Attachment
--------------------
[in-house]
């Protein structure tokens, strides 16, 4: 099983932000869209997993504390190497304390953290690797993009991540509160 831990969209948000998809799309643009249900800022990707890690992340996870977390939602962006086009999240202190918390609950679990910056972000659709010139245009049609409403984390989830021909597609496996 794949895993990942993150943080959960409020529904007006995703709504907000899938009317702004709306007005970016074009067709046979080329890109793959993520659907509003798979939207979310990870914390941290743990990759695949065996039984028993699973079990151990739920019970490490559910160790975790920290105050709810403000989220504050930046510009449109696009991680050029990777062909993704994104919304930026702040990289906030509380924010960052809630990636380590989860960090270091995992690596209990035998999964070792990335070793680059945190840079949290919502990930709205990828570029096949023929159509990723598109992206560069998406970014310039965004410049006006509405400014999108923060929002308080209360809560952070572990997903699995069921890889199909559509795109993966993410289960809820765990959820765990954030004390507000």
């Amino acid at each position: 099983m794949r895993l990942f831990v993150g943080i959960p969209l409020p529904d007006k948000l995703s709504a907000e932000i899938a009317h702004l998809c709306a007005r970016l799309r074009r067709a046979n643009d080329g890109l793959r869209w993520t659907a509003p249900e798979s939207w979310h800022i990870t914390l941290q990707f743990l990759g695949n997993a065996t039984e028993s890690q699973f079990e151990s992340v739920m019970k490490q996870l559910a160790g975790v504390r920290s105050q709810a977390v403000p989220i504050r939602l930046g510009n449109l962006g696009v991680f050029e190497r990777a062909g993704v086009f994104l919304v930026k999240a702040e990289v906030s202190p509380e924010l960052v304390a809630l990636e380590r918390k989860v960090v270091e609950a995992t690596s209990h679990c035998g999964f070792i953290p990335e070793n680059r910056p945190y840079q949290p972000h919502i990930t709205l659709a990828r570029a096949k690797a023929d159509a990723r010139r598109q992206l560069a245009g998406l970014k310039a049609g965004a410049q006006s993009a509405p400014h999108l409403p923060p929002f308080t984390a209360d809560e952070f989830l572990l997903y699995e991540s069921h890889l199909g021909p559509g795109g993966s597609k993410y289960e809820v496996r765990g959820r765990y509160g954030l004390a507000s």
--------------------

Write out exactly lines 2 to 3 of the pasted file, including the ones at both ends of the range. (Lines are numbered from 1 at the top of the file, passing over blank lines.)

């Protein structure tokens, strides 16, 4: 099983932000869209997993504390190497304390953290690797993009991540509160 831990969209948000998809799309643009249900800022990707890690992340996870977390939602962006086009999240202190918390609950679990910056972000659709010139245009049609409403984390989830021909597609496996 794949895993990942993150943080959960409020529904007006995703709504907000899938009317702004709306007005970016074009067709046979080329890109793959993520659907509003798979939207979310990870914390941290743990990759695949065996039984028993699973079990151990739920019970490490559910160790975790920290105050709810403000989220504050930046510009449109696009991680050029990777062909993704994104919304930026702040990289906030509380924010960052809630990636380590989860960090270091995992690596209990035998999964070792990335070793680059945190840079949290919502990930709205990828570029096949023929159509990723598109992206560069998406970014310039965004410049006006509405400014999108923060929002308080209360809560952070572990997903699995069921890889199909559509795109993966993410289960809820765990959820765990954030004390507000």
């Amino acid at each position: 099983m794949r895993l990942f831990v993150g943080i959960p969209l409020p529904d007006k948000l995703s709504a907000e932000i899938a009317h702004l998809c709306a007005r970016l799309r074009r067709a046979n643009d080329g890109l793959r869209w993520t659907a509003p249900e798979s939207w979310h800022i990870t914390l941290q990707f743990l990759g695949n997993a065996t039984e028993s890690q699973f079990e151990s992340v739920m019970k490490q996870l559910a160790g975790v504390r920290s105050q709810a977390v403000p989220i504050r939602l930046g510009n449109l962006g696009v991680f050029e190497r990777a062909g993704v086009f994104l919304v930026k999240a702040e990289v906030s202190p509380e924010l960052v304390a809630l990636e380590r918390k989860v960090v270091e609950a995992t690596s209990h679990c035998g999964f070792i953290p990335e070793n680059r910056p945190y840079q949290p972000h919502i990930t709205l659709a990828r570029a096949k690797a023929d159509a990723r010139r598109q992206l560069a245009g998406l970014k310039a049609g965004a410049q006006s993009a509405p400014h999108l409403p923060p929002f308080t984390a209360d809560e952070f989830l572990l997903y699995e991540s069921h890889l199909g021909p559509g795109g993966s597609k993410y289960e809820v496996r765990g959820r765990y509160g954030l004390a507000s």